THE MOST IMPORTANT PART OF DOING AN INTERVIEW IS HAVING A CONVERSATION WITH YOUR SUBJECT.

There is a way on how to get someone to say what you want specifically. More on that later.

A lot of times the people you are interviewing have never been on camera before. They will most likely be nervous and not used to having bright lights shining in their face.

Take a few minutes to help them get comfortable. As your camera operator is getting set up begin talking with the interviewee in a way that would relax them. Ask them what they did this weekend, or what their favorite part about their job is. The key here is to comfort them as well as build rapport. If they drop hints at something that could trigger a certain emotional state, use that later.

Example: During the warm up if someone mentions they spent some time with the family this weekend and had a good time, see if that’s something they will talk more about. During the interview you could ask, “Earlier you mentioned you like spending time with your family. How has this impacted how your run your business?”

As the interview progresses pay attention to their body language and tone. If they aren’t connecting to the questions you are asking, try moving in a different direction.

If someone is really getting into a topic, and you feel like you are getting good sound out of them, guide them with a few questions. A lot of times you can replay what they just said to show them what part you liked, and then ask a follow up question to get another answer out of them.

Example:
Interviewee: I just really love showing up each day. I really struggled showing up each day at my previous job, the connection and community just wasn’t there.”

Me: “I hear you on that. A lot of people share that same struggle with having a job they don’t like. What has this transition between going from a job you don’t like, to one that is very fulfilling done for you?”

The difference in tones

There is a difference in tone between conversational tone, reading tone, and live interview tone. If you are having a conversation with the person before they know you are interviewing you will get one tone, once everyone says “camera’s rolling” their tone will shift. Usually it goes from casual to a more deliberate annunciated tone. This is natural human reaction. Most people want to perform well in high pressure situations so their concentration shifts.

MERGING DIFFERENT TONES OF VOICE IS VERY CHALLENGING AND WILL BREAK THE CONTINUITY IN YOUR EDITING.

Don’t ask your important questions first. Save those for when the interviewee has gotten comfortable.

Changes in tone throughout the interview can actually cause problems if you are trying to cut up sound bytes from the beginning and end. To fix this, you can re-ask questions at the end in a slightly different way.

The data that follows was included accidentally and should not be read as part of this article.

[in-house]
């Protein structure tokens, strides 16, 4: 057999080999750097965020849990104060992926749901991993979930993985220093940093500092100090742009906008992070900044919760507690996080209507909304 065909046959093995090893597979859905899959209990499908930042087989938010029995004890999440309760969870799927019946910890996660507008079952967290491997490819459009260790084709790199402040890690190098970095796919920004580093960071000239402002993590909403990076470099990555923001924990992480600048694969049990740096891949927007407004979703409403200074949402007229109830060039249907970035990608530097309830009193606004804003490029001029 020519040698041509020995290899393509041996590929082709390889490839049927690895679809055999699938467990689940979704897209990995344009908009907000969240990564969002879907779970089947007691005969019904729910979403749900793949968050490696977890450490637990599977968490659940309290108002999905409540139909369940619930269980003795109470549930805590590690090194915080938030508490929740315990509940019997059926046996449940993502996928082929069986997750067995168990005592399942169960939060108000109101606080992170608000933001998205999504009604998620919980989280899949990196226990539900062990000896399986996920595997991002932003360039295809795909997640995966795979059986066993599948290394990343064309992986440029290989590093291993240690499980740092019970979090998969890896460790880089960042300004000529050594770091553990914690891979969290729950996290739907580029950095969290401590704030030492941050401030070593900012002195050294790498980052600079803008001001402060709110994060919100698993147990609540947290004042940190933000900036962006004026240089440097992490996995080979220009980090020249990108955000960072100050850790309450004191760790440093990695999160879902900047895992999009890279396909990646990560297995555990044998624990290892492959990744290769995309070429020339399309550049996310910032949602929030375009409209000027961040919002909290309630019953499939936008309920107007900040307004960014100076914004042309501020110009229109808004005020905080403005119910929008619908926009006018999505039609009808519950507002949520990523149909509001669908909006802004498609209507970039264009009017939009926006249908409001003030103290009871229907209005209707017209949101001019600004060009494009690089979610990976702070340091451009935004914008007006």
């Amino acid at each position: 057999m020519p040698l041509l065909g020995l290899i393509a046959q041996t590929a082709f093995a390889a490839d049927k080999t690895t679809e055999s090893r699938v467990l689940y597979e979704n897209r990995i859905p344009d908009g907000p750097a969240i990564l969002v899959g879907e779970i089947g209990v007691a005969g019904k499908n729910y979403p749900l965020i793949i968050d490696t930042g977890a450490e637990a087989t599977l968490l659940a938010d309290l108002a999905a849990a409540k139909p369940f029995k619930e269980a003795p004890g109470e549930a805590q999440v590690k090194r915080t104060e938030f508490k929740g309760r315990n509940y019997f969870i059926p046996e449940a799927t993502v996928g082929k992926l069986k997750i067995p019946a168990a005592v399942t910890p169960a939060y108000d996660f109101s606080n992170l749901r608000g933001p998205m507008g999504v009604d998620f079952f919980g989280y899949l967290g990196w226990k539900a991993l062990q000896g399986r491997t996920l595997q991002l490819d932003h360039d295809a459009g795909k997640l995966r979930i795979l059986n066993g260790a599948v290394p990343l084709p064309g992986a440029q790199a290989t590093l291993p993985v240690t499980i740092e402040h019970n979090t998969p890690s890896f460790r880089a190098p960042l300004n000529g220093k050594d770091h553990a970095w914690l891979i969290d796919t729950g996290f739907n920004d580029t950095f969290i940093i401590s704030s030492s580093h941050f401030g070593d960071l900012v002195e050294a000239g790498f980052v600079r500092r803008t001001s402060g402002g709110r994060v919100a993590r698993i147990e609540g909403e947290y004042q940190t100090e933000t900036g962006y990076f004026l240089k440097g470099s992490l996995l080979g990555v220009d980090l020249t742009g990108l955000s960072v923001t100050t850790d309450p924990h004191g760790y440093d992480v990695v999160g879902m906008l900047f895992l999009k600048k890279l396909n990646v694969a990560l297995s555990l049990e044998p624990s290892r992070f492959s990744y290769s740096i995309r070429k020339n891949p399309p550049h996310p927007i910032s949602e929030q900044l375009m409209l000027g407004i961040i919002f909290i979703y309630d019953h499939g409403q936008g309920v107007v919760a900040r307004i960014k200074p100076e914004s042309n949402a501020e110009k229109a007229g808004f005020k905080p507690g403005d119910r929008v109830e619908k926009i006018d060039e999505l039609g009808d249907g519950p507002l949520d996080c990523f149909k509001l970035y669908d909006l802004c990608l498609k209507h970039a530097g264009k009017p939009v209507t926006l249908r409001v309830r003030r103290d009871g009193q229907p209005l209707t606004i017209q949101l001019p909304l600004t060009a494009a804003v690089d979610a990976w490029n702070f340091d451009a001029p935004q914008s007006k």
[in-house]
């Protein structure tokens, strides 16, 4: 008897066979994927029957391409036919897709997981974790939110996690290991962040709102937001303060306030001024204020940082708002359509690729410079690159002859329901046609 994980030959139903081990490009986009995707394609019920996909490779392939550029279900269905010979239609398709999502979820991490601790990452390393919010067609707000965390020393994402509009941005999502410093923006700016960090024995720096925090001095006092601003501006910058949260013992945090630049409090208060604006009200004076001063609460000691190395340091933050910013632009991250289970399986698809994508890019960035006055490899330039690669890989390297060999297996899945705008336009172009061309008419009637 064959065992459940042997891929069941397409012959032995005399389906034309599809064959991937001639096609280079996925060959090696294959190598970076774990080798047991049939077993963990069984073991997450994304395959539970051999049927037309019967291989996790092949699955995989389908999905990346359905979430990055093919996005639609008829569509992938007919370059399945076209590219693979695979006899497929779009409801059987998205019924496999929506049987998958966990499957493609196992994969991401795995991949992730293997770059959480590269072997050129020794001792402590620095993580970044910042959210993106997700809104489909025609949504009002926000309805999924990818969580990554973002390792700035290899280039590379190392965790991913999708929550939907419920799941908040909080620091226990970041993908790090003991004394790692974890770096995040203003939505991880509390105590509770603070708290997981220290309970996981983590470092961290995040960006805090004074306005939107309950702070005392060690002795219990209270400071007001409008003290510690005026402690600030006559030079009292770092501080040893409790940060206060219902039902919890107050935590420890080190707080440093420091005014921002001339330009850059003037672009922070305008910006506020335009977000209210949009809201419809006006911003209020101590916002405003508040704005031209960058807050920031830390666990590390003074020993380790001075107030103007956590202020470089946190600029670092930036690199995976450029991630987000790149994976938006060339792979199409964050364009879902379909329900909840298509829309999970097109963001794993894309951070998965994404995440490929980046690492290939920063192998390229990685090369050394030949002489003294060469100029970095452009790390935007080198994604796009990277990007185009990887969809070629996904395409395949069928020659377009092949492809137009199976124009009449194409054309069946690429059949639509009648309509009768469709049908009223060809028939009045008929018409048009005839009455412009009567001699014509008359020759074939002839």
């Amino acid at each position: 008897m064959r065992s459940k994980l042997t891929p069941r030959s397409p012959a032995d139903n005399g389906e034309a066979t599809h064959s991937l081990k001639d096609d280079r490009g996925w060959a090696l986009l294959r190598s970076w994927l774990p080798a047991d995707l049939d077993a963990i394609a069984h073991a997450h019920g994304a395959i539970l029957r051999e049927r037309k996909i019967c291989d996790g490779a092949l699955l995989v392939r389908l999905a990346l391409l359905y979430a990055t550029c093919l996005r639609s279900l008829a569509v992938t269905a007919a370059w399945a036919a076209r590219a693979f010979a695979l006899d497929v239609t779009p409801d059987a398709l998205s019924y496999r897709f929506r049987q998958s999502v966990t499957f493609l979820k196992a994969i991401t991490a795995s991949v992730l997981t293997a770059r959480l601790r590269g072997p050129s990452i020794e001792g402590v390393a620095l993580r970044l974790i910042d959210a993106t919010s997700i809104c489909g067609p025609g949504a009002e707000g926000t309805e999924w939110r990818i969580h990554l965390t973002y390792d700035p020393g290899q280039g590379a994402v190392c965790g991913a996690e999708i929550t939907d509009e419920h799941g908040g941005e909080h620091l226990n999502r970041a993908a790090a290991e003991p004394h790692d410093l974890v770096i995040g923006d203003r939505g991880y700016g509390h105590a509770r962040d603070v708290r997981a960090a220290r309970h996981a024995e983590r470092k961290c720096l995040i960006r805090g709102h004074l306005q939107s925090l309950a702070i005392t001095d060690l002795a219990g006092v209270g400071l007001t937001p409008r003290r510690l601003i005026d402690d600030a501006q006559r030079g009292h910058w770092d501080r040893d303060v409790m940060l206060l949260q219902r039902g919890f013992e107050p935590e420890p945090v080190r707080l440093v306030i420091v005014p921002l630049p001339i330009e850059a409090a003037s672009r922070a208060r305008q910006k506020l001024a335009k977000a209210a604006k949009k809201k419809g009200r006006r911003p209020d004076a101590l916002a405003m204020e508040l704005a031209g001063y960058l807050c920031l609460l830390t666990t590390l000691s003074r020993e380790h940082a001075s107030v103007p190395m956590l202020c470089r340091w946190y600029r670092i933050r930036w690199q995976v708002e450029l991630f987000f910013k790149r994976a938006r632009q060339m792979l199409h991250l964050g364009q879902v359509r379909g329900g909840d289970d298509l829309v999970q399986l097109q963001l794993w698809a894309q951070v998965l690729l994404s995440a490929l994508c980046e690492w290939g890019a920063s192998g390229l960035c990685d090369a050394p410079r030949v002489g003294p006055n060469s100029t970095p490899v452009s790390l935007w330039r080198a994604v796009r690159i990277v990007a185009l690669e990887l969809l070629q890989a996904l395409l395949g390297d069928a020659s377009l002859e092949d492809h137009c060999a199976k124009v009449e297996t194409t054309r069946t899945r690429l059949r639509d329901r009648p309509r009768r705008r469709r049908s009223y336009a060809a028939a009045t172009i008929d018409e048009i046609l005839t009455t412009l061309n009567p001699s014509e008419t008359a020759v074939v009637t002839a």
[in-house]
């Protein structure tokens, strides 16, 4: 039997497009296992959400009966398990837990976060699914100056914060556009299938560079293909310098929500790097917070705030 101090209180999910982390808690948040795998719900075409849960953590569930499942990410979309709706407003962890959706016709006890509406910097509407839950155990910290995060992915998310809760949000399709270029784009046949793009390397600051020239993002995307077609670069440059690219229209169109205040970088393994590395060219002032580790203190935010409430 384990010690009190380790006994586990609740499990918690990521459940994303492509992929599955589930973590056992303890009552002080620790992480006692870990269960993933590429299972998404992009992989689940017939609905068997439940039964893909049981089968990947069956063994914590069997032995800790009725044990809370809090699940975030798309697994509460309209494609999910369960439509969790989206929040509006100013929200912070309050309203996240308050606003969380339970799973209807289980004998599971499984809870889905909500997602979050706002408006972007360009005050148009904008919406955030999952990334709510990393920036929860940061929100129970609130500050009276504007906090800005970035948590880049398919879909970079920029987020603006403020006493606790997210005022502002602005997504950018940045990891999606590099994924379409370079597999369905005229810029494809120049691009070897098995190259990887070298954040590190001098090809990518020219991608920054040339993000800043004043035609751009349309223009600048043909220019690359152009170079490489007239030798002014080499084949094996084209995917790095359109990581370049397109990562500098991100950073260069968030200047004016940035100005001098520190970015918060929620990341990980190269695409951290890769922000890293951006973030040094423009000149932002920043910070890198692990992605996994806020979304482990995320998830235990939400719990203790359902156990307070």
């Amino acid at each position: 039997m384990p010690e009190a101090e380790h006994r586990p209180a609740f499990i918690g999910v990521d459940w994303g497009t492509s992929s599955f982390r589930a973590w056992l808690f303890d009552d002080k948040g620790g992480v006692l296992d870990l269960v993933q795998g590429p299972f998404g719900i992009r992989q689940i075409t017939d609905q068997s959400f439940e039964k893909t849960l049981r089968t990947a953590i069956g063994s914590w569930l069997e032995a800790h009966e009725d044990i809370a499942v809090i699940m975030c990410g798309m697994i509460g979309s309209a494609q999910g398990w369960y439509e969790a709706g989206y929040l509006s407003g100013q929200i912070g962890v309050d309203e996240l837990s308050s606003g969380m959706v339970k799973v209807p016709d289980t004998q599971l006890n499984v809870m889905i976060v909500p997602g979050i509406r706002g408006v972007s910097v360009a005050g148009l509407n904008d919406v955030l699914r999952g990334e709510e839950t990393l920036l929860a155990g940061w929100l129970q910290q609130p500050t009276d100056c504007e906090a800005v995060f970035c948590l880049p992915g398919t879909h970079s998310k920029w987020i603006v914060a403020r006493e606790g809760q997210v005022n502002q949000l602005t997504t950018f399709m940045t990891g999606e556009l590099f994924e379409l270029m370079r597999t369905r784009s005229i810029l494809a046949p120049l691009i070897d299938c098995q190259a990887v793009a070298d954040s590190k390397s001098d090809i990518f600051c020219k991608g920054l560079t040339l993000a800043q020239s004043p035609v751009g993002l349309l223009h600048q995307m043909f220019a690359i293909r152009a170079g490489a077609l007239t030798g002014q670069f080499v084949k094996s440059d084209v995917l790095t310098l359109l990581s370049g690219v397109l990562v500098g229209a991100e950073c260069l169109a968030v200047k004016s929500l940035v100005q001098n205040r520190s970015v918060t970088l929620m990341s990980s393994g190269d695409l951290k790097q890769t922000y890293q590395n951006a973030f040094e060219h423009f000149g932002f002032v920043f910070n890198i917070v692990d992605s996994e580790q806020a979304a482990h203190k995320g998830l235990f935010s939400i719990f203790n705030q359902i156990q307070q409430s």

Example: If the interviewee has drifted off towards the end and lost their tone I will say:

Me: At the beginning of this interview you mentioned your passion for building bikes is what drove you to start this business. After being in business for 5 years what do you think has been the biggest factor in staying successful?”

This will spark the beginning of the interview feeling where she / he was passionately talking about their love for bikes. Energy will rise again and their tone will be closer to how it was at the start.

In all reality, some people just won’t be good on camera either. Plan for this. Don’t rely on just one person to be on camera if they are too nervous to even say their name. I’ve only come across 1 or 2 people who seem like they are having a nervous breakdown, but we were still able to get at least 1 sound byte out of them.

Getting people to read off a script.

I know I have mentioned how much I am against this. However there are certain times where you can make it sound natural.

Usually deeper into the interview when the person is comfortable, they might say a really good line, but stutter over it. Quickly jump in and say, “can you say that one more time?” And the conversation tone won’t change much. The key is catching them right in the act. Immediately step in and have them restate the line. Going back later won’t work.

If you are shooting in a location where the scenery can’t be beat, but there is a loud generator running or cars driving by you might have to re-record the audio in a separate location. This is usually for shorter sound bytes where you just want them to say one or two quick sentences.

The best way to do this is by moving them to a quiet room and get them to practice the lines again a few times. The trick here is to just be running the audio while they are practicing. They will be more relaxed without knowing the audio is recording. You will hear a tone shift in their voice between a practice session and a live record session.

Becoming good at interviews takes time. Learning how to read body language and engage with people past surface level is a skill. That means everyone is capable of doing this and making great video.

Remember, good production starts with good preproduction.

I would love to know your thoughts on this post. Leave a comment below or Tweet me @creativedoes.